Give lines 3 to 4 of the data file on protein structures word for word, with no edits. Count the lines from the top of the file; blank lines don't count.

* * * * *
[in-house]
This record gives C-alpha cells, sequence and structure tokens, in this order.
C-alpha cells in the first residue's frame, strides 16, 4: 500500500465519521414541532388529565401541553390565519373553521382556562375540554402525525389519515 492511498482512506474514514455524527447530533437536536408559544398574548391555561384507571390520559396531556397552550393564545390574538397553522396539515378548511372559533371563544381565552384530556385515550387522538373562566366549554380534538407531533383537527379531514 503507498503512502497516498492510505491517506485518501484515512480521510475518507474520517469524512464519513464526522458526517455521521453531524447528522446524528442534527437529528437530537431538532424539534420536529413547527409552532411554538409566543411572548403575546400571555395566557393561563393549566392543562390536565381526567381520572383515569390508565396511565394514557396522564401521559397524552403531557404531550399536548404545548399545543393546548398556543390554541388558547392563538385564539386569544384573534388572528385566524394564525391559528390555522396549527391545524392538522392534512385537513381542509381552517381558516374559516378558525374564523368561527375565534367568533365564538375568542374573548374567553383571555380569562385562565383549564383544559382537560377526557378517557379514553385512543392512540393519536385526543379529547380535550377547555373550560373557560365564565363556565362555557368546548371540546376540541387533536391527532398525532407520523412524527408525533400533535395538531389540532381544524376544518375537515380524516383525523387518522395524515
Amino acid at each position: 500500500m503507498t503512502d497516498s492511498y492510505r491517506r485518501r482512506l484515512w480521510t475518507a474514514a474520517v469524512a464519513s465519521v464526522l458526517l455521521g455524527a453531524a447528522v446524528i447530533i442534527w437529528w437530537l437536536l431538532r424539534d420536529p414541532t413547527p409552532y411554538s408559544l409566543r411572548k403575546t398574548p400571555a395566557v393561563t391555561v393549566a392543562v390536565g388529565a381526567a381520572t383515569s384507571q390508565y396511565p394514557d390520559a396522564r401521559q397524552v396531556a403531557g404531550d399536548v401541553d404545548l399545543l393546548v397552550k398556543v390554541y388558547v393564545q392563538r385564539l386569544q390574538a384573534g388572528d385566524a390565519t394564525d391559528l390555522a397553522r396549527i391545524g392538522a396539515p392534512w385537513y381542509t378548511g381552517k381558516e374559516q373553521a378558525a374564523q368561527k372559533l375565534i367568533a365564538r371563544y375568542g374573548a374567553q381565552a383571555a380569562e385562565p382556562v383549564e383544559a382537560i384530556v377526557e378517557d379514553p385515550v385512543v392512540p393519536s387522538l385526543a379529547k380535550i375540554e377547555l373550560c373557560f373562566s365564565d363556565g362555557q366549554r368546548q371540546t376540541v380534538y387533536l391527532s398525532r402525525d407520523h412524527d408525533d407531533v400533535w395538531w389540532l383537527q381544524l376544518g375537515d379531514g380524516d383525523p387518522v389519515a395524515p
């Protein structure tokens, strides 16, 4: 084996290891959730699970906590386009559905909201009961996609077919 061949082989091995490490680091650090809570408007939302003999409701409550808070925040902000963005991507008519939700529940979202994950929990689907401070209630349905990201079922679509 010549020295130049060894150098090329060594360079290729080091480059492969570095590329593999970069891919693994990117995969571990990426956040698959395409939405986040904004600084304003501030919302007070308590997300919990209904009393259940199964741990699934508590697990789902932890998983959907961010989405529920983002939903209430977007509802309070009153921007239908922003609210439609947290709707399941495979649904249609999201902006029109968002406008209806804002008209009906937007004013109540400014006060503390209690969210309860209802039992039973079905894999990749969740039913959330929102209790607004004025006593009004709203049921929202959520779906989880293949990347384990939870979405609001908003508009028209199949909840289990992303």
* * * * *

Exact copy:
C-alpha cells in the first residue's frame, strides 16, 4: 500500500465519521414541532388529565401541553390565519373553521382556562375540554402525525389519515 492511498482512506474514514455524527447530533437536536408559544398574548391555561384507571390520559396531556397552550393564545390574538397553522396539515378548511372559533371563544381565552384530556385515550387522538373562566366549554380534538407531533383537527379531514 503507498503512502497516498492510505491517506485518501484515512480521510475518507474520517469524512464519513464526522458526517455521521453531524447528522446524528442534527437529528437530537431538532424539534420536529413547527409552532411554538409566543411572548403575546400571555395566557393561563393549566392543562390536565381526567381520572383515569390508565396511565394514557396522564401521559397524552403531557404531550399536548404545548399545543393546548398556543390554541388558547392563538385564539386569544384573534388572528385566524394564525391559528390555522396549527391545524392538522392534512385537513381542509381552517381558516374559516378558525374564523368561527375565534367568533365564538375568542374573548374567553383571555380569562385562565383549564383544559382537560377526557378517557379514553385512543392512540393519536385526543379529547380535550377547555373550560373557560365564565363556565362555557368546548371540546376540541387533536391527532398525532407520523412524527408525533400533535395538531389540532381544524376544518375537515380524516383525523387518522395524515
Amino acid at each position: 500500500m503507498t503512502d497516498s492511498y492510505r491517506r485518501r482512506l484515512w480521510t475518507a474514514a474520517v469524512a464519513s465519521v464526522l458526517l455521521g455524527a453531524a447528522v446524528i447530533i442534527w437529528w437530537l437536536l431538532r424539534d420536529p414541532t413547527p409552532y411554538s408559544l409566543r411572548k403575546t398574548p400571555a395566557v393561563t391555561v393549566a392543562v390536565g388529565a381526567a381520572t383515569s384507571q390508565y396511565p394514557d390520559a396522564r401521559q397524552v396531556a403531557g404531550d399536548v401541553d404545548l399545543l393546548v397552550k398556543v390554541y388558547v393564545q392563538r385564539l386569544q390574538a384573534g388572528d385566524a390565519t394564525d391559528l390555522a397553522r396549527i391545524g392538522a396539515p392534512w385537513y381542509t378548511g381552517k381558516e374559516q373553521a378558525a374564523q368561527k372559533l375565534i367568533a365564538r371563544y375568542g374573548a374567553q381565552a383571555a380569562e385562565p382556562v383549564e383544559a382537560i384530556v377526557e378517557d379514553p385515550v385512543v392512540p393519536s387522538l385526543a379529547k380535550i375540554e377547555l373550560c373557560f373562566s365564565d363556565g362555557q366549554r368546548q371540546t376540541v380534538y387533536l391527532s398525532r402525525d407520523h412524527d408525533d407531533v400533535w395538531w389540532l383537527q381544524l376544518g375537515d379531514g380524516d383525523p387518522v389519515a395524515p